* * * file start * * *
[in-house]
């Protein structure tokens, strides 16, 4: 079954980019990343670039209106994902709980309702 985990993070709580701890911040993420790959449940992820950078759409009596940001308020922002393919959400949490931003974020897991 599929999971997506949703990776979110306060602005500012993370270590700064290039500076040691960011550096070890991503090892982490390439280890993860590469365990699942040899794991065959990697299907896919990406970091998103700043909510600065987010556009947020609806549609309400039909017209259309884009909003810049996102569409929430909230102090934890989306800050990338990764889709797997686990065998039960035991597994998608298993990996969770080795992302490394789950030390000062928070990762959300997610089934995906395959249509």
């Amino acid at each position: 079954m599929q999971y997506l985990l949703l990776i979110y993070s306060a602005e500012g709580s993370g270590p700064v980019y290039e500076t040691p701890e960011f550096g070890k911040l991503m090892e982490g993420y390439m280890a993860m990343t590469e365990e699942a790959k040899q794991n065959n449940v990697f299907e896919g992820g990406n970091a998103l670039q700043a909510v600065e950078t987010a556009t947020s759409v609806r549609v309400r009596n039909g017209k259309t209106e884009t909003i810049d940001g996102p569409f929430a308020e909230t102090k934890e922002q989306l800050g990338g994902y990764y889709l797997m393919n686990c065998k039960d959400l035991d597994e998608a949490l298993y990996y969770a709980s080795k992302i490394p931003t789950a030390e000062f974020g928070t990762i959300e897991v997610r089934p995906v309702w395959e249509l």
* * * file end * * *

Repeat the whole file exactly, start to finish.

[in-house]
């Protein structure tokens, strides 16, 4: 079954980019990343670039209106994902709980309702 985990993070709580701890911040993420790959449940992820950078759409009596940001308020922002393919959400949490931003974020897991 599929999971997506949703990776979110306060602005500012993370270590700064290039500076040691960011550096070890991503090892982490390439280890993860590469365990699942040899794991065959990697299907896919990406970091998103700043909510600065987010556009947020609806549609309400039909017209259309884009909003810049996102569409929430909230102090934890989306800050990338990764889709797997686990065998039960035991597994998608298993990996969770080795992302490394789950030390000062928070990762959300997610089934995906395959249509």
């Amino acid at each position: 079954m599929q999971y997506l985990l949703l990776i979110y993070s306060a602005e500012g709580s993370g270590p700064v980019y290039e500076t040691p701890e960011f550096g070890k911040l991503m090892e982490g993420y390439m280890a993860m990343t590469e365990e699942a790959k040899q794991n065959n449940v990697f299907e896919g992820g990406n970091a998103l670039q700043a909510v600065e950078t987010a556009t947020s759409v609806r549609v309400r009596n039909g017209k259309t209106e884009t909003i810049d940001g996102p569409f929430a308020e909230t102090k934890e922002q989306l800050g990338g994902y990764y889709l797997m393919n686990c065998k039960d959400l035991d597994e998608a949490l298993y990996y969770a709980s080795k992302i490394p931003t789950a030390e000062f974020g928070t990762i959300e897991v997610r089934p995906v309702w395959e249509l």